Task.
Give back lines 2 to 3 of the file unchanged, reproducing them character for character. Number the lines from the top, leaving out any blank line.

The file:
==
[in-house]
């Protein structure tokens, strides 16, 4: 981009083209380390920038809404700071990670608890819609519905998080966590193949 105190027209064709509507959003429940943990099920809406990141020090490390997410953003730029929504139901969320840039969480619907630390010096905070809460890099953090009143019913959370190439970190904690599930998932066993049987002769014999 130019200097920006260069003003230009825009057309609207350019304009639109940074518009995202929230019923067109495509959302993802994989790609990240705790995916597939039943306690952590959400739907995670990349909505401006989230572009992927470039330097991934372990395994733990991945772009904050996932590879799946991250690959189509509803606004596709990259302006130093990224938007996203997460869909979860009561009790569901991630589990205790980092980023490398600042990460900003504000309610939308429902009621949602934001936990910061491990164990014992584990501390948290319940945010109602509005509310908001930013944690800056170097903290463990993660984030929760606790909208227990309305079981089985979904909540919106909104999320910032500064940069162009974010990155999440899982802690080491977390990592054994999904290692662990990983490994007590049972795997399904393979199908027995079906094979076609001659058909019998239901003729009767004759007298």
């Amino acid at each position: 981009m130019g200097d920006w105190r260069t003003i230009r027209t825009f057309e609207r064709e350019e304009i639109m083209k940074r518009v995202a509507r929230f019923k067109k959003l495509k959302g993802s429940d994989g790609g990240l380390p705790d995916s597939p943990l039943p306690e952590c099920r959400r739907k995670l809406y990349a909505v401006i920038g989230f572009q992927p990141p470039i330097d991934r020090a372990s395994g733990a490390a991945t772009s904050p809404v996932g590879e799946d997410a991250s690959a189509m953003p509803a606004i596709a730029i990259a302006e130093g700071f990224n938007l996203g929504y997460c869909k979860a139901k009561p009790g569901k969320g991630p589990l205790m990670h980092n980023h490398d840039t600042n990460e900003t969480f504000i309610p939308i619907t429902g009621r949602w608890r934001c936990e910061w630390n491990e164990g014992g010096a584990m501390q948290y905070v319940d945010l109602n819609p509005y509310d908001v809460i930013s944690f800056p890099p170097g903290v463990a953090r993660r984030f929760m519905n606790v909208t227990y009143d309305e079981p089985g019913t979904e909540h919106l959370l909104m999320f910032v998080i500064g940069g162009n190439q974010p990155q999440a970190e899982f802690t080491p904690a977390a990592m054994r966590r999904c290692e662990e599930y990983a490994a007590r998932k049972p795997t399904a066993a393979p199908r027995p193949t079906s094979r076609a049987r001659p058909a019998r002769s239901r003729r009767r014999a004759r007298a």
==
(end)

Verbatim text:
């Protein structure tokens, strides 16, 4: 981009083209380390920038809404700071990670608890819609519905998080966590193949 105190027209064709509507959003429940943990099920809406990141020090490390997410953003730029929504139901969320840039969480619907630390010096905070809460890099953090009143019913959370190439970190904690599930998932066993049987002769014999 130019200097920006260069003003230009825009057309609207350019304009639109940074518009995202929230019923067109495509959302993802994989790609990240705790995916597939039943306690952590959400739907995670990349909505401006989230572009992927470039330097991934372990395994733990991945772009904050996932590879799946991250690959189509509803606004596709990259302006130093990224938007996203997460869909979860009561009790569901991630589990205790980092980023490398600042990460900003504000309610939308429902009621949602934001936990910061491990164990014992584990501390948290319940945010109602509005509310908001930013944690800056170097903290463990993660984030929760606790909208227990309305079981089985979904909540919106909104999320910032500064940069162009974010990155999440899982802690080491977390990592054994999904290692662990990983490994007590049972795997399904393979199908027995079906094979076609001659058909019998239901003729009767004759007298």
């Amino acid at each position: 981009m130019g200097d920006w105190r260069t003003i230009r027209t825009f057309e609207r064709e350019e304009i639109m083209k940074r518009v995202a509507r929230f019923k067109k959003l495509k959302g993802s429940d994989g790609g990240l380390p705790d995916s597939p943990l039943p306690e952590c099920r959400r739907k995670l809406y990349a909505v401006i920038g989230f572009q992927p990141p470039i330097d991934r020090a372990s395994g733990a490390a991945t772009s904050p809404v996932g590879e799946d997410a991250s690959a189509m953003p509803a606004i596709a730029i990259a302006e130093g700071f990224n938007l996203g929504y997460c869909k979860a139901k009561p009790g569901k969320g991630p589990l205790m990670h980092n980023h490398d840039t600042n990460e900003t969480f504000i309610p939308i619907t429902g009621r949602w608890r934001c936990e910061w630390n491990e164990g014992g010096a584990m501390q948290y905070v319940d945010l109602n819609p509005y509310d908001v809460i930013s944690f800056p890099p170097g903290v463990a953090r993660r984030f929760m519905n606790v909208t227990y009143d309305e079981p089985g019913t979904e909540h919106l959370l909104m999320f910032v998080i500064g940069g162009n190439q974010p990155q999440a970190e899982f802690t080491p904690a977390a990592m054994r966590r999904c290692e662990e599930y990983a490994a007590r998932k049972p795997t399904a066993a393979p199908r027995p193949t079906s094979r076609a049987r001659p058909a019998r002769s239901r003729r009767r014999a004759r007298a």